Pete breaks the ice by buying Phyllis a hot dog & beer. On the bus going home, he sits next to his new friend, trying to make the choice of sitting next to Phyllis look casual and unplanned. But he actually had it in mind from the moment they left the stadium.
The normally quiet and bashful LeClerc chats up a storm with the pretty young women he only met earlier today. He tells her about how, before joining his father in the fishing business, he had hopes of becoming a major league baseball pitcher. He reminisces about being born and growing up a townie in the small world of Monmouth Beach. Phyllis mostly listens, but what she hears, she likes.
Their relationship evolves from being comfortable, to being interesting, to being in love. The pain and humiliation of Hells Kitchen is now forgotten in the arms of a man as good as her first husband was bad.
The church bulletin announces On July 17, 1959 Phyllis Dixson and Peter LeClerc were married at St. Martins. Fr. Joseph Ambrosini celebrated their wedding mass, and a reception of their many friends followed at Squires Pub in Eatontown. Mr. and Mrs. LeClerc spent their honeymoon at the Marriott Hotel in Atlantic City.
After a romantic candle-light dinner at the Marriot, the newlyweds stroll the glitzy Atlantic City boardwalk. They pause at the railing to watch, as theyve watched a thousand times before, the shadowy ocean invading the wide, sandy beach; listening to the kettle-drum music of the breaking waves. Looking out at the dark Atlantic, Phyllis tugs the empty sleeves of the sweater wrapping her shoulders. Peter places his foot on the lower pipe of the guardrail, his big hands gripping the top rail like a weightlifter about to lift a huge barbell. For a few minutes they just stare out at the fickle sea that supplies Peter and his family their livelihood, and their constant fear.
Thats when Pete awkwardly pops the second biggest question of their relationship, Phyllis, honey, Ive been thinkin that maybe youd let me...well maybe I could adopt Patrick, and instead of just bein his step-father... I could be his real father too...you know, let him have my name and all. It sure is somethin Id like if its ok with you?
Phyllis doesnt hesitate for a moment. She is ecstatic. Oh, Peter! Youre such a darlin Yes, yes... Of course. That would be wonderful.
On Dec 20, 1959, at the law office of Hugh Karstow in Red Bank, the paperwork is completed designating Patrick LeClerc the legally adopted son of Peter LeClerc of Monmouth Beach, NJ.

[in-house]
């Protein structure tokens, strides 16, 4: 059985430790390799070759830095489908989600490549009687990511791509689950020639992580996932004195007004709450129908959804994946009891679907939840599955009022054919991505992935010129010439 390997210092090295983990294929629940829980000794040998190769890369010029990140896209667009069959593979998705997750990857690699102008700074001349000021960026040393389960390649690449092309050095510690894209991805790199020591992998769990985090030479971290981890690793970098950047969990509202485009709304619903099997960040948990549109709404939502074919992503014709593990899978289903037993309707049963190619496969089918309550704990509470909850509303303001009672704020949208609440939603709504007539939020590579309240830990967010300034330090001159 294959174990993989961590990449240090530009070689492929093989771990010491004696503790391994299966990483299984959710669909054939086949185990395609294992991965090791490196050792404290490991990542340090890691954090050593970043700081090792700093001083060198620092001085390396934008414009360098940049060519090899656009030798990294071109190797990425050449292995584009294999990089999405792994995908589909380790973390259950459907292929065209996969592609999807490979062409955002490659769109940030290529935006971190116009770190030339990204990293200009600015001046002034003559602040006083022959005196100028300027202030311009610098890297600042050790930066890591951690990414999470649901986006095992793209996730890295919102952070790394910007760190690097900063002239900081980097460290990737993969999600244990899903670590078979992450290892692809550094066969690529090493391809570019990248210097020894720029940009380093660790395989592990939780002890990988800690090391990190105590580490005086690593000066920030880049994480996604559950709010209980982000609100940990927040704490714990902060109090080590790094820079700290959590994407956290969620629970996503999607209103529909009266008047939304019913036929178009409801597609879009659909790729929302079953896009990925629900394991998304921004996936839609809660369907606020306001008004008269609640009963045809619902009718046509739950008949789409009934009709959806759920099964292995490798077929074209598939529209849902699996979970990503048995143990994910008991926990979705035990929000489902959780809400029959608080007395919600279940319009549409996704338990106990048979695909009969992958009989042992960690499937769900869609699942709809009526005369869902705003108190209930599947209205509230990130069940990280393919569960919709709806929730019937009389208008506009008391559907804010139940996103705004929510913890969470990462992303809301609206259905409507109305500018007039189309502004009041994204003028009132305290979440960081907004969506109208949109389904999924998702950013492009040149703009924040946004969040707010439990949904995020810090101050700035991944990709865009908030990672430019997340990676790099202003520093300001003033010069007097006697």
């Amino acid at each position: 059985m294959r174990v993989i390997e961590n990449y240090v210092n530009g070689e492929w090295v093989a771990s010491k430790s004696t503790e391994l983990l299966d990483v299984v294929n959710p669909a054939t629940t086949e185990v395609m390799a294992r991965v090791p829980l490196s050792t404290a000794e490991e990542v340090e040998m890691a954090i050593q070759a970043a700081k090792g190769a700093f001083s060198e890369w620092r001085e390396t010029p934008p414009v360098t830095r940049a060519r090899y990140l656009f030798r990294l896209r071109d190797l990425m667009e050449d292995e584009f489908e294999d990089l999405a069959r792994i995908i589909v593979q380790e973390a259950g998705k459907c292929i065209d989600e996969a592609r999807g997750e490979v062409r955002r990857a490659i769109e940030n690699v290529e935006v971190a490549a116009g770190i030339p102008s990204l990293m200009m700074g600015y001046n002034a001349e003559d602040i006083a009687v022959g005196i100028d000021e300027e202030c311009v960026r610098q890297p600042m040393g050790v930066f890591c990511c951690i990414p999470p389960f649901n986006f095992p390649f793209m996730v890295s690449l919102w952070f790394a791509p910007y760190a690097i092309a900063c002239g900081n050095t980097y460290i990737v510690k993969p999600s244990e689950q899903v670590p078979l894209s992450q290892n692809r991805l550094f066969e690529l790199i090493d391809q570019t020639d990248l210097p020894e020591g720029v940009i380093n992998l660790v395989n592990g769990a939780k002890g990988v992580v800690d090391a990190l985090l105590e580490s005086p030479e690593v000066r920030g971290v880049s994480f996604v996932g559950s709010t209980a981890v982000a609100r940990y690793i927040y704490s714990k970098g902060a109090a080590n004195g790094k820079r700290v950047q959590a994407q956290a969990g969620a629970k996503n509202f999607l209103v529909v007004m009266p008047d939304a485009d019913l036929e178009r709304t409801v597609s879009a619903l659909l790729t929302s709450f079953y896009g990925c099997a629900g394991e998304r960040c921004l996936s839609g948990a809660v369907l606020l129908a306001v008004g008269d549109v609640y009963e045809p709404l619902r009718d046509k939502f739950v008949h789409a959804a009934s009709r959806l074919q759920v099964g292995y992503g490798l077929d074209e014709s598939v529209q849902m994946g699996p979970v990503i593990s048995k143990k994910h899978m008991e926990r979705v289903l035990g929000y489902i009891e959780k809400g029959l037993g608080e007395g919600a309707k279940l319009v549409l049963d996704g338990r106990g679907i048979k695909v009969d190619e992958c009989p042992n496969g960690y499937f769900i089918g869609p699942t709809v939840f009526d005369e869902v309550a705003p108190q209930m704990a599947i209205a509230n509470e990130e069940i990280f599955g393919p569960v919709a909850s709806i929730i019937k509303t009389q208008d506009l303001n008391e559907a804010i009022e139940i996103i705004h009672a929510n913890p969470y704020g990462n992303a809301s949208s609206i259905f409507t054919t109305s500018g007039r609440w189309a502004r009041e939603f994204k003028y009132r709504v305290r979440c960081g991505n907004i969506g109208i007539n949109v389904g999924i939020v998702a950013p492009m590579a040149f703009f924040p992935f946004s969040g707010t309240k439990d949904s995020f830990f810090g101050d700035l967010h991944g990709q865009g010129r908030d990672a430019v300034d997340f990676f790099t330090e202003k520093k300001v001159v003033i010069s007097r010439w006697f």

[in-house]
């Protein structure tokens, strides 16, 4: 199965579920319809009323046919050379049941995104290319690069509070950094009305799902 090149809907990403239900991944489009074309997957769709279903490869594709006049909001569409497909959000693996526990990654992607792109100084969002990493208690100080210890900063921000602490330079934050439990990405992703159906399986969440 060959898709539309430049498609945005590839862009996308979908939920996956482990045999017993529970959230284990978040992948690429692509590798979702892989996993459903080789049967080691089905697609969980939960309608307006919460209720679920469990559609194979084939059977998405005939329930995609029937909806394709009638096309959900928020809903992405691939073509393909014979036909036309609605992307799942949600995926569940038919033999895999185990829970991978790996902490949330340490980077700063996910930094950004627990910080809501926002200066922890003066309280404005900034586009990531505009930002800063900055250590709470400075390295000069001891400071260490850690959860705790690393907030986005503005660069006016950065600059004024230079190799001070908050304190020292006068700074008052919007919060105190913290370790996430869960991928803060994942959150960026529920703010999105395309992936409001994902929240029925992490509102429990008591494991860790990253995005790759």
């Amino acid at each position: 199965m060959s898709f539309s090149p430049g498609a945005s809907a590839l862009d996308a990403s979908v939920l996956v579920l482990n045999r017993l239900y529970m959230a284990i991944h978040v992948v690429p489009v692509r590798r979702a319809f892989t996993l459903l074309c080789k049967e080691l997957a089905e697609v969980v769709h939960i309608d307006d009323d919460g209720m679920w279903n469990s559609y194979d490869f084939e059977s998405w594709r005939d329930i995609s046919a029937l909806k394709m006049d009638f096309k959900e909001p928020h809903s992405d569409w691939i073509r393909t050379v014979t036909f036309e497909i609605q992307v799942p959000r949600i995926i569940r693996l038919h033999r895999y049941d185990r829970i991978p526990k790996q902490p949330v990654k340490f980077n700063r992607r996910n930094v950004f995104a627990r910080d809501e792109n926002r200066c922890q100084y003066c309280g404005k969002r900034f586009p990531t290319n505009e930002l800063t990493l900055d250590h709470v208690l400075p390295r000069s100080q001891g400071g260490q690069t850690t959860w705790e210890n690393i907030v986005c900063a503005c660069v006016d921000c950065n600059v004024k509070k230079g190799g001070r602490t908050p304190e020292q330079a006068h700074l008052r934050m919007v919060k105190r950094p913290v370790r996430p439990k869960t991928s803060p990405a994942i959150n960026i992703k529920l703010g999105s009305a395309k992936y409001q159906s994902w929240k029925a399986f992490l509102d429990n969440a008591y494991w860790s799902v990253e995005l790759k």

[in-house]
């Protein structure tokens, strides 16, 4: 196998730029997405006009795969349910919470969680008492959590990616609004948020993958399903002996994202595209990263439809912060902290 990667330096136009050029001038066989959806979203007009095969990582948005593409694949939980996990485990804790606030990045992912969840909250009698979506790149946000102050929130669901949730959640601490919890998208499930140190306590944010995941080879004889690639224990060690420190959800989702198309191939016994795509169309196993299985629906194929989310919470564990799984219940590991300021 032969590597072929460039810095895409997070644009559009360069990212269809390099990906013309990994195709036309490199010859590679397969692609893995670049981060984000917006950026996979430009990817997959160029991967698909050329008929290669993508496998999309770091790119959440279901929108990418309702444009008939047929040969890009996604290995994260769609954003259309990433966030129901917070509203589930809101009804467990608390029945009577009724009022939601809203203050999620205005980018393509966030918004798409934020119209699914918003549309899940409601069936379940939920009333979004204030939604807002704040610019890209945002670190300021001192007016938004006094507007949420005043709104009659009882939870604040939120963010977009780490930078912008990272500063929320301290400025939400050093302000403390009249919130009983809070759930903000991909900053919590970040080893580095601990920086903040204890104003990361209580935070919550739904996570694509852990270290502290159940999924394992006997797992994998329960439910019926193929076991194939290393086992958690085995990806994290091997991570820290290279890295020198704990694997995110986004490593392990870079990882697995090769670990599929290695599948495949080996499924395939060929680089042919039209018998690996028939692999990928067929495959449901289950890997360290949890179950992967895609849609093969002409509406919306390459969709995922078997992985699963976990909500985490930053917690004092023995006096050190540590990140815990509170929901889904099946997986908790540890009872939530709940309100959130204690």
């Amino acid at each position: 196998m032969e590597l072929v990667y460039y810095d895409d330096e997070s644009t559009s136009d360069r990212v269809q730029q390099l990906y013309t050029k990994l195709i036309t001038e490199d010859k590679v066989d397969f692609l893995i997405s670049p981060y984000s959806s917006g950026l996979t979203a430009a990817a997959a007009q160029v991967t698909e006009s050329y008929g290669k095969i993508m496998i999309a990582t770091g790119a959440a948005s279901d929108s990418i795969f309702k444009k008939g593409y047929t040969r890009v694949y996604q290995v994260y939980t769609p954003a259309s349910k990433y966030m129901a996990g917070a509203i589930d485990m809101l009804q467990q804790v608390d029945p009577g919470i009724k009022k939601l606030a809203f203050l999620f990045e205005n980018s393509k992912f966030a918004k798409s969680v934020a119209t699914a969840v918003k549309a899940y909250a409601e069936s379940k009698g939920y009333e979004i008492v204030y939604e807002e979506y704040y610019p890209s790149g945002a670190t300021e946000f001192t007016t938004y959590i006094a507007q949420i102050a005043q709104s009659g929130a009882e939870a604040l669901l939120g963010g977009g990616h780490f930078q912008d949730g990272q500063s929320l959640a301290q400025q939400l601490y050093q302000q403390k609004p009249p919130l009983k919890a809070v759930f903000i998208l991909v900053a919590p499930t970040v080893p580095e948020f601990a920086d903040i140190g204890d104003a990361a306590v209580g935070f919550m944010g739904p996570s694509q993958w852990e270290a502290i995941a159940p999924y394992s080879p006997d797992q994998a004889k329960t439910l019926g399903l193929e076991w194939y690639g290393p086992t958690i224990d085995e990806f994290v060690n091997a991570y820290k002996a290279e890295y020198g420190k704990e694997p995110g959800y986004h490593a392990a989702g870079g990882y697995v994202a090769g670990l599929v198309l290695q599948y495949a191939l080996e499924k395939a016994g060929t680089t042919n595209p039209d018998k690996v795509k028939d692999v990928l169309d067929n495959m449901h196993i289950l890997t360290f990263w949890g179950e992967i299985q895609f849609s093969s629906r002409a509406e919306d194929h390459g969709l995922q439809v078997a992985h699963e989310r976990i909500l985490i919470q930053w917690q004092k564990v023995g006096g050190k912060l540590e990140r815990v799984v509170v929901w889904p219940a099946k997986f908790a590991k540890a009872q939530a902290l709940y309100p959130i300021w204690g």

Patricks roommate, Tony Vitto charges down the Police Academy dormitory hallway, waving the Sunday, August 10, 1979 edition of the Asbury Park Press. Bursting into their room, he shouts, I gottit Pat! And lookee here, old buddy, theres your handsome puss on the front page. Spreading the newspaper out on the bunk bed Patrick was using to organize his clothes for packing, Tony reads out loud the headline, Dateline, Sea Girt; NJ State Trooper Academy Cites Patrick LeClerc Of Monmouth Beach Top Cadet At Graduation Ceremonies.
After devouring every detail of the coverage of the previous nights commencement exercises, Tony and Patrick jubilantly slam high-fives until their hands are red. Two other recently graduated cadets join in the celebration, and thats when the phone rings in the dorm lobby. A moment later, the dorm monitor hollers from down the hall, LeClerc, its for you...
Trotting down the corridor to take his call, Patrick thinks maybe its his Mom calling to advise some change in their plans to have lunch before she comes to drive him home. Or maybe its his cousin Jodi letting him know that she persuaded, Carol Healy, her friend from Rutgers to come to the graduation party tonight at Aunt Marthas house. Patrick hasnt been able to get Carol out of his mind since he first said hello to the pretty redhead from north Jersey when she was visiting Jodi last month.
Picking up the receiver left dangling at the lobby pay-phone, a raspy voice on the other end intercepts Patrick before he can even say hello. Dont say nothin. Just listen. This is your father, an I aint kiddin. I just wanna say I wuz at the track when I read the papers about your graduatin and everythin an I wanna tell ya Im really proudaya. Now I know I aint been a good father an I aint about to make any excuses. But on the Q.T. Ive bin keepin tabs on ya, ya know. Its amazin that my kids gonna be a copper, but as long as you are I wanna wish you the best. I dont know why Im doin this, an I probly aint ever gonna do it again. But, anyways, I thought you should know just because I never showed you any love, that dont mean I hate ya. Well thats it. And, bye the way, if I was you I wouldnt tell your Mother I called ya. It cant do any good tellin her. Right? In the next few seconds of silence, Patrick is so dumbstruck he cant respond. Its then that the caller tags on his strange goodbye thats all I gotta say so ADIOS JOHNNY. With that the phone connection clicks and a loud buzzing signals conversation ended.